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    Winter-2016  


Employers Need Quality; Employees Need Skills – How to Achieve Both

Today’s workplace is fast-paced and dynamic, requiring rapid adaptability among employees and superior workforce performance for customers.

A business’ challenge, therefore, is to bring employees’ skills up to the required levels of excellence with the least disruptive impact on business operations and cost. If you’re a business owner or an executive, you already know this.

But very few companies take advantage of training employees where and when needed – called on-demand training – to develop an agile workforce and discover opportunities for process improvement.

According to Michelle Benjamin, President of Benjamin Enterprises, the number one reason why a company begins a training program is to address errors and/or delays. Training is most effective when it takes place immediately when the employee’s underperformance occurs – also known as on-demand training.

She argues it is during these times that training is best received as necessary by the employee, creating an environment that safeguards the return on the training investment.

Benjamin believes on-demand training breaks down a job into a series of discrete process steps.

“By breaking down a job into its smaller parts, a company can gain a holistic view of all the areas at which an employee might desire more training.  Remedial training can then be easily presented when and where needed.  With a carefully designed on-demand training program, an employer can evaluate the job at hand and make immediate corrections to an employee’s actions to improve skills proficiency,” she adds.

Benjamin believes a company should develop and hone its training program based on three key principles:

  1. Every job can be broken down into teachable parts.  To fully understand the steps involved in executing a particular job, you will want to involve the employee that is responsible for fulfilling this particular job. Once the steps are clear, your company can set up a training program which will add value in a number of ways – by improving the execution of specific job steps; simplifying the overall job by removing an entire step from the employee’s responsibility; addressing an overlooked step; rearranging the order of job steps to increase efficiency; or even enabling steps to be completed at different stages in the process.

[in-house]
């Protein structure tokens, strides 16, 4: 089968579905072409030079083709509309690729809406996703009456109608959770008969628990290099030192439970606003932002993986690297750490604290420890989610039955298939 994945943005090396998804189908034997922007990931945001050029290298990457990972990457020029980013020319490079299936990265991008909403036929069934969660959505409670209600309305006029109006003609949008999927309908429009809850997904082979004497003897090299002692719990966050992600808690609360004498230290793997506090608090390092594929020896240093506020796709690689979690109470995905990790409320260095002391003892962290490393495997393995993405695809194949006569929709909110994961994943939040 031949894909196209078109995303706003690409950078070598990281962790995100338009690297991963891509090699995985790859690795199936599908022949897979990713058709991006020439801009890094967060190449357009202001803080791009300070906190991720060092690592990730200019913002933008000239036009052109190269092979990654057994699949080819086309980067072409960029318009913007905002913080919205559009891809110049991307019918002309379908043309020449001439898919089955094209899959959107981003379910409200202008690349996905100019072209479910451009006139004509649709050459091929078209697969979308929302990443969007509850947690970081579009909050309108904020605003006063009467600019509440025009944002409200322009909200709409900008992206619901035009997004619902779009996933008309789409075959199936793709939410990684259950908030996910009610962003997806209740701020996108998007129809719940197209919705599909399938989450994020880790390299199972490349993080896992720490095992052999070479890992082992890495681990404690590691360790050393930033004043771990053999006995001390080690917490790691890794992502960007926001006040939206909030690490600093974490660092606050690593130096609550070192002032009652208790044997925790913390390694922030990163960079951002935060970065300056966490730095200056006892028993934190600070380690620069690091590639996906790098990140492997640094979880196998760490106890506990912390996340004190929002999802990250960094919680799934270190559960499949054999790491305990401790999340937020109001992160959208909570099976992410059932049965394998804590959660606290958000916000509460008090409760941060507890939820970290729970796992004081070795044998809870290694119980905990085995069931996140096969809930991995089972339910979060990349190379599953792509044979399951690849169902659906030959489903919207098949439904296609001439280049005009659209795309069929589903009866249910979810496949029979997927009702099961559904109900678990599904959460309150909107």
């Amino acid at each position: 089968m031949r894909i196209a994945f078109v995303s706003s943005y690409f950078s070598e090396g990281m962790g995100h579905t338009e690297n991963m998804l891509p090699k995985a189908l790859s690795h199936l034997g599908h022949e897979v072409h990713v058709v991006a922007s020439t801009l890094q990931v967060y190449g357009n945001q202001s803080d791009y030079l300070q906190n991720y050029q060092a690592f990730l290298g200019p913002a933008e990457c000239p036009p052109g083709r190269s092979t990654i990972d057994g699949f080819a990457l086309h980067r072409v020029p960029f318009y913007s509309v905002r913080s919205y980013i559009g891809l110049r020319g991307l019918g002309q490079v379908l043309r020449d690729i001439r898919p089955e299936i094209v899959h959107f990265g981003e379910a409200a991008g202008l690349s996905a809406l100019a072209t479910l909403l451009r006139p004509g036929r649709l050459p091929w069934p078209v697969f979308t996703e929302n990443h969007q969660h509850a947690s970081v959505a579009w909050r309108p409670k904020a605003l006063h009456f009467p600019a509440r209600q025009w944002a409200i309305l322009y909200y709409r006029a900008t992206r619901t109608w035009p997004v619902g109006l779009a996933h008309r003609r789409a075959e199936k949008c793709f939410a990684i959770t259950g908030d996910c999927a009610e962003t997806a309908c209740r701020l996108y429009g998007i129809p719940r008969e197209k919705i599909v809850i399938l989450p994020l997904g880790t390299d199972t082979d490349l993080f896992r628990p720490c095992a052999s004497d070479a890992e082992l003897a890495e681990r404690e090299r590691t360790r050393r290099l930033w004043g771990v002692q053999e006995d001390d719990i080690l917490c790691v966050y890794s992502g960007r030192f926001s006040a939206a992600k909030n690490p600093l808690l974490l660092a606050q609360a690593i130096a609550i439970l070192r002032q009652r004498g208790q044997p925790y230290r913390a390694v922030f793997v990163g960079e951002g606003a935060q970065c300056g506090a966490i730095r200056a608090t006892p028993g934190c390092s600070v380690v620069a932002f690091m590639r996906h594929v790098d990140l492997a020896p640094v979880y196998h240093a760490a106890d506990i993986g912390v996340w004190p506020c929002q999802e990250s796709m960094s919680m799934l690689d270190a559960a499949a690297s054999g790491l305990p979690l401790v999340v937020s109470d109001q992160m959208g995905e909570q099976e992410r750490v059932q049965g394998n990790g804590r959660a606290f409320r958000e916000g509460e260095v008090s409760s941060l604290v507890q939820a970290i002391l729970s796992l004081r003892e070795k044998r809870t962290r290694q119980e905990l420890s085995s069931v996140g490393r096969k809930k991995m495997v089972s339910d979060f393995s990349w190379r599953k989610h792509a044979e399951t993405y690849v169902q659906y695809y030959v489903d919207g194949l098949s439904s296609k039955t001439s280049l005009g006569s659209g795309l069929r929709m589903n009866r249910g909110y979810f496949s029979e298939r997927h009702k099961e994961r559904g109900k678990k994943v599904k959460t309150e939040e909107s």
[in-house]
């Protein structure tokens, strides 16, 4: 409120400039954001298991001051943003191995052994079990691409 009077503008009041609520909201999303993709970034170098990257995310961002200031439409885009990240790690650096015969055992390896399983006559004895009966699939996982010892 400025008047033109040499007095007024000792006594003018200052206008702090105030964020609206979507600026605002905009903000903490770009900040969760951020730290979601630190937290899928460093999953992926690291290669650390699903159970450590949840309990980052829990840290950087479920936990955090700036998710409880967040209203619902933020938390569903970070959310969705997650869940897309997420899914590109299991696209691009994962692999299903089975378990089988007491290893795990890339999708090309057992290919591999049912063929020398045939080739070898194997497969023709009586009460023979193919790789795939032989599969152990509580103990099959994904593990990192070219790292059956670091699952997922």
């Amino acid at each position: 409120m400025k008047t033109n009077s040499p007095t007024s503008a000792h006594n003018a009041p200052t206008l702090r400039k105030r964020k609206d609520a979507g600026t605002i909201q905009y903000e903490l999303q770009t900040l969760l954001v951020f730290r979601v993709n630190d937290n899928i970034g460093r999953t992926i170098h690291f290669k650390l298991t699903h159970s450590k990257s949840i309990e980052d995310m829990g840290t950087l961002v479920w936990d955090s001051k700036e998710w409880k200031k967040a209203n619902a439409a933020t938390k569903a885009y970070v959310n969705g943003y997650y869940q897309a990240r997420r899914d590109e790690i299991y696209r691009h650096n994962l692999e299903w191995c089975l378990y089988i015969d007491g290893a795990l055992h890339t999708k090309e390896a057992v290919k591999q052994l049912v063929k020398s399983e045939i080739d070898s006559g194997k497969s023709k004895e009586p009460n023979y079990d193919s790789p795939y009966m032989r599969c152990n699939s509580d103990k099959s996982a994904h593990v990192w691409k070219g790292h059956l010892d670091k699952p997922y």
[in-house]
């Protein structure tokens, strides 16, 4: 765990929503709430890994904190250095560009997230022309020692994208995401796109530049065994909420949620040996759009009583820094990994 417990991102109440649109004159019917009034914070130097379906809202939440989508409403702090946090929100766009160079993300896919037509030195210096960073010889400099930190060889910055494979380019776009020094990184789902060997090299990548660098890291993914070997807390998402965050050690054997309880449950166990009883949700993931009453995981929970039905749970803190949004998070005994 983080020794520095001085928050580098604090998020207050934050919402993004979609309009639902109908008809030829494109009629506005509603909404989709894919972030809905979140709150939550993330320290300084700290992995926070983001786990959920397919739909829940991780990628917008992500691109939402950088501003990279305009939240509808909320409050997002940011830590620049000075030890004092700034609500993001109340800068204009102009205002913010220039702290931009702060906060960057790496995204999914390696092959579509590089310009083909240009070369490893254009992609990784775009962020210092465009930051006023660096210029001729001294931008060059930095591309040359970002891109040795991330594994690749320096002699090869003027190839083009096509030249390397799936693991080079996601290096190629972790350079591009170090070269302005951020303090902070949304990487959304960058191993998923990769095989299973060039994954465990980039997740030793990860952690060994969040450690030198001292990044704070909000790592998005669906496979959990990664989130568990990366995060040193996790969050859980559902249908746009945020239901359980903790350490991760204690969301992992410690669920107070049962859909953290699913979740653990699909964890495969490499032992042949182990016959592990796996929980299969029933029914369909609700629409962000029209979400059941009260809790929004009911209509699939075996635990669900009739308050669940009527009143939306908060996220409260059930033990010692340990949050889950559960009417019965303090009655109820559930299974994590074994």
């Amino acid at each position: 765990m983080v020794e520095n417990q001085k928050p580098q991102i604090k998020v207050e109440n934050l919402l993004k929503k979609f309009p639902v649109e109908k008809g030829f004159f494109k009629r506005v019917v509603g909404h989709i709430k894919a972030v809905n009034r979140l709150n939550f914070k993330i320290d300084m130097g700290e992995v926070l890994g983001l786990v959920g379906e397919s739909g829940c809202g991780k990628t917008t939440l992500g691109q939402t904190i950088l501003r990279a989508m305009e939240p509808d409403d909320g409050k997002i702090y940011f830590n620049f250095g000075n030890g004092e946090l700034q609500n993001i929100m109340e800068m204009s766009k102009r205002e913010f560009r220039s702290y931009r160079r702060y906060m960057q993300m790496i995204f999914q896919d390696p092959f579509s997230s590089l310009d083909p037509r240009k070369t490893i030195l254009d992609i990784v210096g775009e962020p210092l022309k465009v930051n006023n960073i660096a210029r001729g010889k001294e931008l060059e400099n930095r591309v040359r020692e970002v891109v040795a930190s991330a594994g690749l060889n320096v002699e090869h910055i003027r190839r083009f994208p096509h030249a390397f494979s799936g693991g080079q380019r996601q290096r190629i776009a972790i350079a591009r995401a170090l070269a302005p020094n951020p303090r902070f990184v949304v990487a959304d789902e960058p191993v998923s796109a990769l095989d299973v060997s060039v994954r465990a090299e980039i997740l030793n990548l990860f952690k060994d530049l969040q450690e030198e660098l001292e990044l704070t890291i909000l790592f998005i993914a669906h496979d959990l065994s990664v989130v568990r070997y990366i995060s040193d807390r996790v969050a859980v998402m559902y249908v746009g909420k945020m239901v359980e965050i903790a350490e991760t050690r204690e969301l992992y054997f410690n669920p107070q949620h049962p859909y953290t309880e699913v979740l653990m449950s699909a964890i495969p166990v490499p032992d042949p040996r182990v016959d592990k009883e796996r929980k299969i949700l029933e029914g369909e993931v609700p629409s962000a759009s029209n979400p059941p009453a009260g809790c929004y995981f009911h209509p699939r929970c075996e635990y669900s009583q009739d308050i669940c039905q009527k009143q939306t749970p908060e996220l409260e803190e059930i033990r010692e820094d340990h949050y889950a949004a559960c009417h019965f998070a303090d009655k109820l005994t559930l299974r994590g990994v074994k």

2. Every job shares a common structure. This common structure, while independent of the worker, includes the following: defining the expected job results; identifying the requirements to perform the job well; preparing the work environment; performing the job; evaluating the results; making adjustments to achieve the expected results; and completing the job. While some steps are more critical in execution than others, each step is required to complete the job successfully. Each step presents an opportunity to offer on-demand training.
  3. Jobs are different from the solution. Too often companies are focused on the end result of a job, losing sight of the steps that are required to yield the desired outcome.  But when the steps that lead to the outcome are the focus, companies can add improvements along the way and hone their present offerings. For example, when a major utility company required parking coordination in an urban environment, the focus was on training workers on directional orienteering and workflow process management to achieve the sought-after results – to finish ahead of schedule to avoid a multimillion dollar fine and minimize monetary liability.

Her final thought: “training is a company’s action plan to not just improve employees’ abilities to perform their jobs successfully but also decrease turnover and foster a positive learning environment.”

Michelle Benjamin is the Founder and CEO of Benjamin Enterprises, a Workforce Solutions and Training & Development Provider. She can be reached at 800.677.2532 or mbenjamin@benjaminenterprises.com

 


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